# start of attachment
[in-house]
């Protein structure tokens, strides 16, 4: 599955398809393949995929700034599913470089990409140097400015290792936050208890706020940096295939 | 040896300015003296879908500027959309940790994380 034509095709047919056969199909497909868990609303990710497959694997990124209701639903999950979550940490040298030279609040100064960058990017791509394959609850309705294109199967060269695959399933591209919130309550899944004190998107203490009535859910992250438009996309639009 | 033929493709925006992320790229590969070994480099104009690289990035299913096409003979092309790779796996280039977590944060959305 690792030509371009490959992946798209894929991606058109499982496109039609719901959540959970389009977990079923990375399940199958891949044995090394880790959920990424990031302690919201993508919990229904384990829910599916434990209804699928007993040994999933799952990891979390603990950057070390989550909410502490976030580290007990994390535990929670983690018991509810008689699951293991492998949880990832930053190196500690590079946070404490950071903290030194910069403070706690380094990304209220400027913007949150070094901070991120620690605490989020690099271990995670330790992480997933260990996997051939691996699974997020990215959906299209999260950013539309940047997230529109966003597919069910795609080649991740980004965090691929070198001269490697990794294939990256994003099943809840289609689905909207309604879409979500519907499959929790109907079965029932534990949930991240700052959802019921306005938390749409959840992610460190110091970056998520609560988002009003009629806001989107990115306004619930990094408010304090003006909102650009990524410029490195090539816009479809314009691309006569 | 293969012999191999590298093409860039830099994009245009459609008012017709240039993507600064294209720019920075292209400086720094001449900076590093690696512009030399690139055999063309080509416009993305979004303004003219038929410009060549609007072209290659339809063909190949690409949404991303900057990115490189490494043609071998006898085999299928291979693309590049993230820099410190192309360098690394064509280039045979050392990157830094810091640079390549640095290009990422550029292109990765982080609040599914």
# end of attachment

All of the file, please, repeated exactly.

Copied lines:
[in-house]
């Protein structure tokens, strides 16, 4: 599955398809393949995929700034599913470089990409140097400015290792936050208890706020940096295939 | 040896300015003296879908500027959309940790994380 034509095709047919056969199909497909868990609303990710497959694997990124209701639903999950979550940490040298030279609040100064960058990017791509394959609850309705294109199967060269695959399933591209919130309550899944004190998107203490009535859910992250438009996309639009 | 033929493709925006992320790229590969070994480099104009690289990035299913096409003979092309790779796996280039977590944060959305 690792030509371009490959992946798209894929991606058109499982496109039609719901959540959970389009977990079923990375399940199958891949044995090394880790959920990424990031302690919201993508919990229904384990829910599916434990209804699928007993040994999933799952990891979390603990950057070390989550909410502490976030580290007990994390535990929670983690018991509810008689699951293991492998949880990832930053190196500690590079946070404490950071903290030194910069403070706690380094990304209220400027913007949150070094901070991120620690605490989020690099271990995670330790992480997933260990996997051939691996699974997020990215959906299209999260950013539309940047997230529109966003597919069910795609080649991740980004965090691929070198001269490697990794294939990256994003099943809840289609689905909207309604879409979500519907499959929790109907079965029932534990949930991240700052959802019921306005938390749409959840992610460190110091970056998520609560988002009003009629806001989107990115306004619930990094408010304090003006909102650009990524410029490195090539816009479809314009691309006569 | 293969012999191999590298093409860039830099994009245009459609008012017709240039993507600064294209720019920075292209400086720094001449900076590093690696512009030399690139055999063309080509416009993305979004303004003219038929410009060549609007072209290659339809063909190949690409949404991303900057990115490189490494043609071998006898085999299928291979693309590049993230820099410190192309360098690394064509280039045979050392990157830094810091640079390549640095290009990422550029292109990765982080609040599914």